Yesterday we blogged about Don Reifer’s new Microsoft Press book, Software Change Management: Case Studies and Practical Advice (ISBN: 9780735664753):
Why is it so difficult to change organizations? What does it really take to make “process improvement” yield measurable results? For more than 30 years, Donald Reifer has been guiding software teams through the technical, organizational, and people issues that must be managed in order to make meaningful process changes—and better products. This practical guide draws from his extensive experience, featuring 11 prototype case studies spanning the public and private sectors and even academia. Each case study illuminates the original conditions; describes options and recommendations; details reactions, outcomes, and lessons learned; and provides essential references and resources.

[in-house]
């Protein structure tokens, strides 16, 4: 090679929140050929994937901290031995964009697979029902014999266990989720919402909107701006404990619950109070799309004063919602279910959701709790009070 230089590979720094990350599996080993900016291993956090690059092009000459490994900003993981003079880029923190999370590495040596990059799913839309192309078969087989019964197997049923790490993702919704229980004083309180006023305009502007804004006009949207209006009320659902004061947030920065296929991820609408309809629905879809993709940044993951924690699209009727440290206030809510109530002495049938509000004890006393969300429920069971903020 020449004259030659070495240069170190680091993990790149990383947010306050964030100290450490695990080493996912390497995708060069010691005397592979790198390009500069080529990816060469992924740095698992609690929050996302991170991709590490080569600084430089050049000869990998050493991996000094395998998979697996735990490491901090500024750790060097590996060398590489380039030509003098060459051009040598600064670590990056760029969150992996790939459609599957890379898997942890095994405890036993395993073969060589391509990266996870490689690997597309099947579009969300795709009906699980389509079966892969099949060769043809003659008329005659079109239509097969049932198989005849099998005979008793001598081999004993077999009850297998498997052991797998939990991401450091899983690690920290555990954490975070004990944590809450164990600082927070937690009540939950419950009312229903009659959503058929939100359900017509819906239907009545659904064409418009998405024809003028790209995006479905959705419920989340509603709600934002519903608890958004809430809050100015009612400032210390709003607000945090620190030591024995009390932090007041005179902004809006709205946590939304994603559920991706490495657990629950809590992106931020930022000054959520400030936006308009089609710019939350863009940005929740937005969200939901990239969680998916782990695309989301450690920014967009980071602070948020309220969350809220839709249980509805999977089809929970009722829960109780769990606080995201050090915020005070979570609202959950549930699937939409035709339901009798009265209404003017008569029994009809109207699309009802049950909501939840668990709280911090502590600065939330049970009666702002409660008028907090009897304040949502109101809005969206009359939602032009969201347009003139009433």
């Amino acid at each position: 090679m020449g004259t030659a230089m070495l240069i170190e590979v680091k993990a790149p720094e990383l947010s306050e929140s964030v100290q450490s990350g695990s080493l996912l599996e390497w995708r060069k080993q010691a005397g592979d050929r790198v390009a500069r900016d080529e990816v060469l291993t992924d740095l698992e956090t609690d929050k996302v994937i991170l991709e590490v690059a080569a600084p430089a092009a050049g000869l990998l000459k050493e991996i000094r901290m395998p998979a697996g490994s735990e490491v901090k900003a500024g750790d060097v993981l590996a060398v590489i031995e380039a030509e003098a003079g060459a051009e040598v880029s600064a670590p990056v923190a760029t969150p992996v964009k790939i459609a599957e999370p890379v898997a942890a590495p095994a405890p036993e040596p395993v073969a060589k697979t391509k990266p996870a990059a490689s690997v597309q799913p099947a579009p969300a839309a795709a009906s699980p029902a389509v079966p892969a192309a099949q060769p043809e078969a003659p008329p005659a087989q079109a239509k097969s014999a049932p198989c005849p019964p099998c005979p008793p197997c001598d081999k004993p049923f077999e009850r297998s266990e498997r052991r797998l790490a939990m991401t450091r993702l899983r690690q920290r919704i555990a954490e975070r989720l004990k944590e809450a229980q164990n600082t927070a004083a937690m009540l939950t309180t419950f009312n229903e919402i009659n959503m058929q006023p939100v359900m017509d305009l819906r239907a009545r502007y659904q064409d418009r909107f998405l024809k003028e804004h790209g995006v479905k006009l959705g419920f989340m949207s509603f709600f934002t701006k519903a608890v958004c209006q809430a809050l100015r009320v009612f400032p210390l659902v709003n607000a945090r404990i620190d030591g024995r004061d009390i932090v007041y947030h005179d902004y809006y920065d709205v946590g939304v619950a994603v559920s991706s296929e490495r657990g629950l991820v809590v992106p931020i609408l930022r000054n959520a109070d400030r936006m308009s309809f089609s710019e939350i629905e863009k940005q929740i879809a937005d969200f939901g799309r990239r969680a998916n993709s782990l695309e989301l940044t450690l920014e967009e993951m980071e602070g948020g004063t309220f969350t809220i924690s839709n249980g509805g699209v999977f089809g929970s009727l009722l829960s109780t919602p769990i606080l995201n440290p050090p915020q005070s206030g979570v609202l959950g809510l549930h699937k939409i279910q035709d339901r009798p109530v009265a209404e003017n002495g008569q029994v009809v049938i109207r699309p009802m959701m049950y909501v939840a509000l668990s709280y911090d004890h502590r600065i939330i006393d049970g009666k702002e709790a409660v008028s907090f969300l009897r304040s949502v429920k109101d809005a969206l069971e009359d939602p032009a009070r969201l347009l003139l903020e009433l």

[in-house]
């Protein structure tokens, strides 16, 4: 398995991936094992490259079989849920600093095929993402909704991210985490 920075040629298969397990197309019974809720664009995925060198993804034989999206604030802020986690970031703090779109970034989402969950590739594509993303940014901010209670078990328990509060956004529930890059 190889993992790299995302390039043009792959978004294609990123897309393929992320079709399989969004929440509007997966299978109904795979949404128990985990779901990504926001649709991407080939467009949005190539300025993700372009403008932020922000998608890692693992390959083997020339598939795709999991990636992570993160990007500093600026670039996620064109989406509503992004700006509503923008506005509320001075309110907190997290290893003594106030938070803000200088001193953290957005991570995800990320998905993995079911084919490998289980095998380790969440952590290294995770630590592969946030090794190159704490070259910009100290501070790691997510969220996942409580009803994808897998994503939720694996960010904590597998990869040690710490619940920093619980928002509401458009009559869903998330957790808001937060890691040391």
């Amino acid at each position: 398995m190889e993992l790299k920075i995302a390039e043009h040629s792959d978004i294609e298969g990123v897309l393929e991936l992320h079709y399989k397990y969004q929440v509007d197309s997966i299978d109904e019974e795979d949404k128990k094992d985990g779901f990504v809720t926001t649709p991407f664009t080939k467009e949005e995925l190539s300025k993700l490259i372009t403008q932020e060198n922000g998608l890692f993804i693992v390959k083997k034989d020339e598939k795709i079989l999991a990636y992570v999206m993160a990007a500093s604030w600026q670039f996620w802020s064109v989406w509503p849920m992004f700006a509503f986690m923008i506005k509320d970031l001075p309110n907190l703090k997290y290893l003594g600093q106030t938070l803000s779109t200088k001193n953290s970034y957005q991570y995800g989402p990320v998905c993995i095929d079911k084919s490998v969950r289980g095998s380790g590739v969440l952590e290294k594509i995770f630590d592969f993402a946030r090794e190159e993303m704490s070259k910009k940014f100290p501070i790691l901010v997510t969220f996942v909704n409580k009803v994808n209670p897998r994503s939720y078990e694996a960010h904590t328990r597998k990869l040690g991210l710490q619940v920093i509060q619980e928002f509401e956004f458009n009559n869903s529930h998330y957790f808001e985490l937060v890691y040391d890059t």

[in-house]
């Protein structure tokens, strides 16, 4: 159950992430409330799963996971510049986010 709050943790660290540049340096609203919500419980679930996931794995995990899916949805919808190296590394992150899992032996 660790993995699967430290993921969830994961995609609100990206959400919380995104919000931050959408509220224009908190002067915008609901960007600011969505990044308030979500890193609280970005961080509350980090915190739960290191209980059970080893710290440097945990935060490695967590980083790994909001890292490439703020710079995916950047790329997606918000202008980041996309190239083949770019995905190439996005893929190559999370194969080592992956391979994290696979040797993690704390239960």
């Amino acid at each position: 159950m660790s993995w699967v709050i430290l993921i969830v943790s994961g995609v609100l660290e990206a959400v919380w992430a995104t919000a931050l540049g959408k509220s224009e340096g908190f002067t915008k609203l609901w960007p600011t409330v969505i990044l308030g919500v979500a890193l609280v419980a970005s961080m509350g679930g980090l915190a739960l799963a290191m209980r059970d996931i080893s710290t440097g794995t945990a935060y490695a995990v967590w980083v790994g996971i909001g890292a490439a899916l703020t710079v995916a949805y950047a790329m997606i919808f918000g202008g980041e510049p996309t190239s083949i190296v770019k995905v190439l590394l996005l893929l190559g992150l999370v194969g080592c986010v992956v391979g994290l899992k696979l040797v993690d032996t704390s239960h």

The interview begins like this:
iTnews: Perhaps you can start by talking me through the origins of the latest book for Microsoft Press. How long has it been in development and what did you set out wanting to show?
Reifer: For the last 40-plus years I’ve been a change agent working within organisations and then a consultant advising organisations on how to make changes. I’m a numbers guy, too. I’ve been someone who has used the numbers to help justify the changes and make them compelling to management.
I’ve been thinking for about five years about the book and I started writing it earlier this year. Really the book is a compilation of case studies. When I thought about change management there are lots of articles and people who talk about it, but they talk about it in the abstract. The real genesis and focus of the book is to provide examples, positive and negative, that can act as models for people who are going about trying to introduce change into a wide range of organisations.